It’s that time of year again, Apple’s Word Wide Developers Conference (WWDC), where this morning, Apple released a host of new features and future plans for the company and its products. Among the big news today were parts that may mean a great deal to photographers.
On the low end of appeal and real world application is the new multitasking features to come to iPad, allowing for split screen multitasking, which leads us to wonder how this new iOS ability may affect photo apps, especially having learned recently that there should be a significant update to Photoshop Mobile coming in the near future.
But iPad multitasking is really just a little side note, as OS X 10.11 El Capitan is where the real promise and improvement to photographers really lies. There seems to be a structural change in the architecture of the operating system that will allow most everything to work more quickly. Frequently used applications apparently will get power preference along with a 1.4x increase in app opening speed; there will be enhanced window management (which oddly will seem familiar to Windows users).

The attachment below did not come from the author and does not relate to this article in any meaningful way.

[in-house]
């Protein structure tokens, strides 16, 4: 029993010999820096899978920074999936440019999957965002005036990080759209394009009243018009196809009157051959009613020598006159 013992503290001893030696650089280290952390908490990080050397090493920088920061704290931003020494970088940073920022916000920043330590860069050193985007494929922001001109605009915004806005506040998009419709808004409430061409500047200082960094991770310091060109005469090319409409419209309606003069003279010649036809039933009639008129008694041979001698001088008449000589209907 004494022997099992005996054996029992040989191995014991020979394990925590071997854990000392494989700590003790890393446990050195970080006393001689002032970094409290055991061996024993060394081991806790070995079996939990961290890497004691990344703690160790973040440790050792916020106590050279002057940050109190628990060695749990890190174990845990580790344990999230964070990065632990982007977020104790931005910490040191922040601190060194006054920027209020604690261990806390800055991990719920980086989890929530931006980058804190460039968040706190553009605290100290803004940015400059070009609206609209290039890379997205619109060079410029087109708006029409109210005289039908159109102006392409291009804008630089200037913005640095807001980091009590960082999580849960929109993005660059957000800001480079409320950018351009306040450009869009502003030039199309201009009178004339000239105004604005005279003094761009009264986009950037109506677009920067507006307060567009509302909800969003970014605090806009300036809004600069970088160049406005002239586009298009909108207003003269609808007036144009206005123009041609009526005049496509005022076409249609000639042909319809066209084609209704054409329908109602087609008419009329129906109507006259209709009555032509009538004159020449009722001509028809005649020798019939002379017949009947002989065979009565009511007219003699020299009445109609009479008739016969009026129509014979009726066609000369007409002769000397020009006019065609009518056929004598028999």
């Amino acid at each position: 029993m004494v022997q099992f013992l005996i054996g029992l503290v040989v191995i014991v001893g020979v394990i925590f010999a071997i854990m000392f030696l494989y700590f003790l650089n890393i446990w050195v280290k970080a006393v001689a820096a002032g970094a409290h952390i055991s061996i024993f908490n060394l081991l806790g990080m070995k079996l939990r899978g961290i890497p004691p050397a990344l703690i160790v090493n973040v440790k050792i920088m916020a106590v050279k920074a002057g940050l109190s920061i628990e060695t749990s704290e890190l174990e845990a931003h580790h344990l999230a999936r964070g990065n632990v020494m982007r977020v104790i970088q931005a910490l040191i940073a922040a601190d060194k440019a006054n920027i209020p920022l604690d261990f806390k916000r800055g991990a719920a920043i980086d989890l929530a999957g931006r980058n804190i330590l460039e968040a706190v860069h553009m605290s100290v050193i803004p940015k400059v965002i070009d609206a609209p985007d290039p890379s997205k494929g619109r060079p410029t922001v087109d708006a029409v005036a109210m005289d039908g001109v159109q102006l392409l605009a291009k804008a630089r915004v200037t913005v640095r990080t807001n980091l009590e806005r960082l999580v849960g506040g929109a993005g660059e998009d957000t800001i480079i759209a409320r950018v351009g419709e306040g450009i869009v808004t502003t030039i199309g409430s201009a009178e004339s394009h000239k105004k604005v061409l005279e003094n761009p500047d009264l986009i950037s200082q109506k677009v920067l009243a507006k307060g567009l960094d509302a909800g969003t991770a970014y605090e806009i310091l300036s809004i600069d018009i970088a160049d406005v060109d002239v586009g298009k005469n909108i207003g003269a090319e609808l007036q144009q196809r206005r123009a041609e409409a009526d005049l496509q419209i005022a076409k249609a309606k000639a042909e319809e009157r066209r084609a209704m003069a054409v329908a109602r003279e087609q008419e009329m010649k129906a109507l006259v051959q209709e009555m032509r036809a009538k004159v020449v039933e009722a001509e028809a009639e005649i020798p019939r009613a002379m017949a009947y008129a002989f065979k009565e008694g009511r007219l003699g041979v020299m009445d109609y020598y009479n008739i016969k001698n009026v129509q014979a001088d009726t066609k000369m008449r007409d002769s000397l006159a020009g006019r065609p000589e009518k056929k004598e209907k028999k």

Now, this tends to be a promise made with any OS update but the key piece of news for us in the reveal was the announcement of the inclusion of the Metal API into OSX. The Metal API was released last year was to allow for better and faster graphics performance on mobile iOS operating devices, but it will now be included into OS X.
Metal, Apple’s groundbreaking graphics technology, accelerates Core Animation and Core Graphics to boost system-level rendering by up to 50 percent,* and efficiency by up to 40 percent,** resulting in faster graphics performance for everyday apps. Metal also takes full advantage of your CPU and GPU, delivering up to 10 times faster draw call performance for a richer, more fluid experience in games and pro apps.
What this means, or suggests rather, is that Adobe’s applications from Lightroom and Photoshop to After Effects and Illustrator should see a large performance boost. This is further cemented by Adobe announcing Metal for all of its apps and has already noted an 8x improvement in rendering for After Effects.
This could signal the upgrade in power and performance of Adobe apps that photographers have longed for, and we just hope that this news materializes in the form of a real-world improvement.
If you’re a developer, El Capitan is available to you today and expect the official release to the rest of us for this fall.